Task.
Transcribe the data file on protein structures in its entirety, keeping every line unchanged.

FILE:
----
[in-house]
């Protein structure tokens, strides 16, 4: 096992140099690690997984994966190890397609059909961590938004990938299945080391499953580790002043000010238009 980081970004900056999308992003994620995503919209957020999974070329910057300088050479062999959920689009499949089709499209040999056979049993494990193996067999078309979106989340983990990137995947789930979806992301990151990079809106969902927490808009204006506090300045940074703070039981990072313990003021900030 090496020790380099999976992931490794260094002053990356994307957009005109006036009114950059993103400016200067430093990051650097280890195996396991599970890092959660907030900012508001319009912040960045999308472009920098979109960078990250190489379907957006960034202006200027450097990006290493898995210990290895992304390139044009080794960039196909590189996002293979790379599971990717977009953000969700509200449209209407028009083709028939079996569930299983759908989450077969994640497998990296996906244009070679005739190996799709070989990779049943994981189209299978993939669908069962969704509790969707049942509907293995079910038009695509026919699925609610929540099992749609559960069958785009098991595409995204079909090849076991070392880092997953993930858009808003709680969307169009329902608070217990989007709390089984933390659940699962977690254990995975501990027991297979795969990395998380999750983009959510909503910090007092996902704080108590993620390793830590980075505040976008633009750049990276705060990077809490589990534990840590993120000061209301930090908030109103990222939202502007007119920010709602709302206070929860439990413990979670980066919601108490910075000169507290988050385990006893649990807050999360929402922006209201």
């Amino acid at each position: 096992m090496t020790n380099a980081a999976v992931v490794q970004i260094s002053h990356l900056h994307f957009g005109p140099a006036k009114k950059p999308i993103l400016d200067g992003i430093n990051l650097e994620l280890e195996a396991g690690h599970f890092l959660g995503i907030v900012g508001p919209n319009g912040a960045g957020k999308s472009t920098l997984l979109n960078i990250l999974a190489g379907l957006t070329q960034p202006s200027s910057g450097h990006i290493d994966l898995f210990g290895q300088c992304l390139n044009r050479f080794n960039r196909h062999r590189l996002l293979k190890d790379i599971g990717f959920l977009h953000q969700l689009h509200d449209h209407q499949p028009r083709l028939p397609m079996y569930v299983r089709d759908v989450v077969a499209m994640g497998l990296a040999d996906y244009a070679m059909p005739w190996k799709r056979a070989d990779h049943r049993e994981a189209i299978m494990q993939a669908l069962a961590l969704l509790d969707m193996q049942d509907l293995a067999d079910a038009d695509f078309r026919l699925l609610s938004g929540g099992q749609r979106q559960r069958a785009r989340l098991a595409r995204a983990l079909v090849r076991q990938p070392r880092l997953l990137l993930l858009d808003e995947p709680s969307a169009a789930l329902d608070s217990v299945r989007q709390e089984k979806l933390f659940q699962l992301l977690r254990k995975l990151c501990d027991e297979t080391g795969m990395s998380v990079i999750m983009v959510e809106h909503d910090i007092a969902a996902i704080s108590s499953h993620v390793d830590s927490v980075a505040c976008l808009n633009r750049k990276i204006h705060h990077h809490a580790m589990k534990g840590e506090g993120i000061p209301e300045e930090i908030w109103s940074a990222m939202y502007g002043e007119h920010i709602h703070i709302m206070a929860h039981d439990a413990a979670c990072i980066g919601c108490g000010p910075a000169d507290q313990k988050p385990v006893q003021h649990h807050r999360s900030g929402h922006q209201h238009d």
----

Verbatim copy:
[in-house]
């Protein structure tokens, strides 16, 4: 096992140099690690997984994966190890397609059909961590938004990938299945080391499953580790002043000010238009 980081970004900056999308992003994620995503919209957020999974070329910057300088050479062999959920689009499949089709499209040999056979049993494990193996067999078309979106989340983990990137995947789930979806992301990151990079809106969902927490808009204006506090300045940074703070039981990072313990003021900030 090496020790380099999976992931490794260094002053990356994307957009005109006036009114950059993103400016200067430093990051650097280890195996396991599970890092959660907030900012508001319009912040960045999308472009920098979109960078990250190489379907957006960034202006200027450097990006290493898995210990290895992304390139044009080794960039196909590189996002293979790379599971990717977009953000969700509200449209209407028009083709028939079996569930299983759908989450077969994640497998990296996906244009070679005739190996799709070989990779049943994981189209299978993939669908069962969704509790969707049942509907293995079910038009695509026919699925609610929540099992749609559960069958785009098991595409995204079909090849076991070392880092997953993930858009808003709680969307169009329902608070217990989007709390089984933390659940699962977690254990995975501990027991297979795969990395998380999750983009959510909503910090007092996902704080108590993620390793830590980075505040976008633009750049990276705060990077809490589990534990840590993120000061209301930090908030109103990222939202502007007119920010709602709302206070929860439990413990979670980066919601108490910075000169507290988050385990006893649990807050999360929402922006209201």
């Amino acid at each position: 096992m090496t020790n380099a980081a999976v992931v490794q970004i260094s002053h990356l900056h994307f957009g005109p140099a006036k009114k950059p999308i993103l400016d200067g992003i430093n990051l650097e994620l280890e195996a396991g690690h599970f890092l959660g995503i907030v900012g508001p919209n319009g912040a960045g957020k999308s472009t920098l997984l979109n960078i990250l999974a190489g379907l957006t070329q960034p202006s200027s910057g450097h990006i290493d994966l898995f210990g290895q300088c992304l390139n044009r050479f080794n960039r196909h062999r590189l996002l293979k190890d790379i599971g990717f959920l977009h953000q969700l689009h509200d449209h209407q499949p028009r083709l028939p397609m079996y569930v299983r089709d759908v989450v077969a499209m994640g497998l990296a040999d996906y244009a070679m059909p005739w190996k799709r056979a070989d990779h049943r049993e994981a189209i299978m494990q993939a669908l069962a961590l969704l509790d969707m193996q049942d509907l293995a067999d079910a038009d695509f078309r026919l699925l609610s938004g929540g099992q749609r979106q559960r069958a785009r989340l098991a595409r995204a983990l079909v090849r076991q990938p070392r880092l997953l990137l993930l858009d808003e995947p709680s969307a169009a789930l329902d608070s217990v299945r989007q709390e089984k979806l933390f659940q699962l992301l977690r254990k995975l990151c501990d027991e297979t080391g795969m990395s998380v990079i999750m983009v959510e809106h909503d910090i007092a969902a996902i704080s108590s499953h993620v390793d830590s927490v980075a505040c976008l808009n633009r750049k990276i204006h705060h990077h809490a580790m589990k534990g840590e506090g993120i000061p209301e300045e930090i908030w109103s940074a990222m939202y502007g002043e007119h920010i709602h703070i709302m206070a929860h039981d439990a413990a979670c990072i980066g919601c108490g000010p910075a000169d507290q313990k988050p385990v006893q003021h649990h807050r999360s900030g929402h922006q209201h238009d």